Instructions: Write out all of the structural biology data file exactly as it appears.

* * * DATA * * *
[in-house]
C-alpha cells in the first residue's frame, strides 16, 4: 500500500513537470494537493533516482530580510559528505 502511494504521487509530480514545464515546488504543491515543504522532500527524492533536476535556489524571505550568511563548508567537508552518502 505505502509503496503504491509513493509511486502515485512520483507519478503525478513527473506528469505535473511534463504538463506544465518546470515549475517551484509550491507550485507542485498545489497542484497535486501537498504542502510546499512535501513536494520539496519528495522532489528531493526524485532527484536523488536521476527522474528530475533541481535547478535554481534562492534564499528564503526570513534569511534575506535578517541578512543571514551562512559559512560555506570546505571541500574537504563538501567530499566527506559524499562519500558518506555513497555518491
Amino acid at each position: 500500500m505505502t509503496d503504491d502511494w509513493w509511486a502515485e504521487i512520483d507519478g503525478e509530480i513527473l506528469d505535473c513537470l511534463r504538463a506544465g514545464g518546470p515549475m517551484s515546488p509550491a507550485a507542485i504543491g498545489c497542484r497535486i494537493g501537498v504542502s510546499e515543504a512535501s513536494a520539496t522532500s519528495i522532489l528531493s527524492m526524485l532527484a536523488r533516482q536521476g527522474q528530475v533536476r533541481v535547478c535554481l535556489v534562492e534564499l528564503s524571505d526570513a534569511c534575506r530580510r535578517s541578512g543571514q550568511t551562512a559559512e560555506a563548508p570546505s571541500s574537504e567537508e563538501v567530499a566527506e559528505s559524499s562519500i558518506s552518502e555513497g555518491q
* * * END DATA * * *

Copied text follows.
[in-house]
C-alpha cells in the first residue's frame, strides 16, 4: 500500500513537470494537493533516482530580510559528505 502511494504521487509530480514545464515546488504543491515543504522532500527524492533536476535556489524571505550568511563548508567537508552518502 505505502509503496503504491509513493509511486502515485512520483507519478503525478513527473506528469505535473511534463504538463506544465518546470515549475517551484509550491507550485507542485498545489497542484497535486501537498504542502510546499512535501513536494520539496519528495522532489528531493526524485532527484536523488536521476527522474528530475533541481535547478535554481534562492534564499528564503526570513534569511534575506535578517541578512543571514551562512559559512560555506570546505571541500574537504563538501567530499566527506559524499562519500558518506555513497555518491
Amino acid at each position: 500500500m505505502t509503496d503504491d502511494w509513493w509511486a502515485e504521487i512520483d507519478g503525478e509530480i513527473l506528469d505535473c513537470l511534463r504538463a506544465g514545464g518546470p515549475m517551484s515546488p509550491a507550485a507542485i504543491g498545489c497542484r497535486i494537493g501537498v504542502s510546499e515543504a512535501s513536494a520539496t522532500s519528495i522532489l528531493s527524492m526524485l532527484a536523488r533516482q536521476g527522474q528530475v533536476r533541481v535547478c535554481l535556489v534562492e534564499l528564503s524571505d526570513a534569511c534575506r530580510r535578517s541578512g543571514q550568511t551562512a559559512e560555506a563548508p570546505s571541500s574537504e567537508e563538501v567530499a566527506e559528505s559524499s562519500i558518506s552518502e555513497g555518491q